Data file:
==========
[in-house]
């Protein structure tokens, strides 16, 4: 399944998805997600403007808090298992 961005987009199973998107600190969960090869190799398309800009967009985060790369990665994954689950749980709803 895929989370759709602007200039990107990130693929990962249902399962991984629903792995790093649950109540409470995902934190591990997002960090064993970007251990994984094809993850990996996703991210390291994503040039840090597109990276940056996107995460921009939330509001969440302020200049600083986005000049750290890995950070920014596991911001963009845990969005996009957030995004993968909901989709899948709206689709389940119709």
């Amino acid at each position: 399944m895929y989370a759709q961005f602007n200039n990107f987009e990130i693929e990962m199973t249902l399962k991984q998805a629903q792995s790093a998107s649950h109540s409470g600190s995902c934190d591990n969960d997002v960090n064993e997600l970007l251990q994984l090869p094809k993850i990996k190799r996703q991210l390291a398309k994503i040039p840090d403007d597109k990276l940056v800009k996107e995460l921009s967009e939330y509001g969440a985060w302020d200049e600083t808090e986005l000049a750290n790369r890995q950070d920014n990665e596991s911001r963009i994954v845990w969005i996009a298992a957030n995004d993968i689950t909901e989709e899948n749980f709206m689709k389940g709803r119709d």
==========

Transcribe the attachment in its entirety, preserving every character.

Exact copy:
[in-house]
């Protein structure tokens, strides 16, 4: 399944998805997600403007808090298992 961005987009199973998107600190969960090869190799398309800009967009985060790369990665994954689950749980709803 895929989370759709602007200039990107990130693929990962249902399962991984629903792995790093649950109540409470995902934190591990997002960090064993970007251990994984094809993850990996996703991210390291994503040039840090597109990276940056996107995460921009939330509001969440302020200049600083986005000049750290890995950070920014596991911001963009845990969005996009957030995004993968909901989709899948709206689709389940119709």
């Amino acid at each position: 399944m895929y989370a759709q961005f602007n200039n990107f987009e990130i693929e990962m199973t249902l399962k991984q998805a629903q792995s790093a998107s649950h109540s409470g600190s995902c934190d591990n969960d997002v960090n064993e997600l970007l251990q994984l090869p094809k993850i990996k190799r996703q991210l390291a398309k994503i040039p840090d403007d597109k990276l940056v800009k996107e995460l921009s967009e939330y509001g969440a985060w302020d200049e600083t808090e986005l000049a750290n790369r890995q950070d920014n990665e596991s911001r963009i994954v845990w969005i996009a298992a957030n995004d993968i689950t909901e989709e899948n749980f709206m689709k389940g709803r119709d």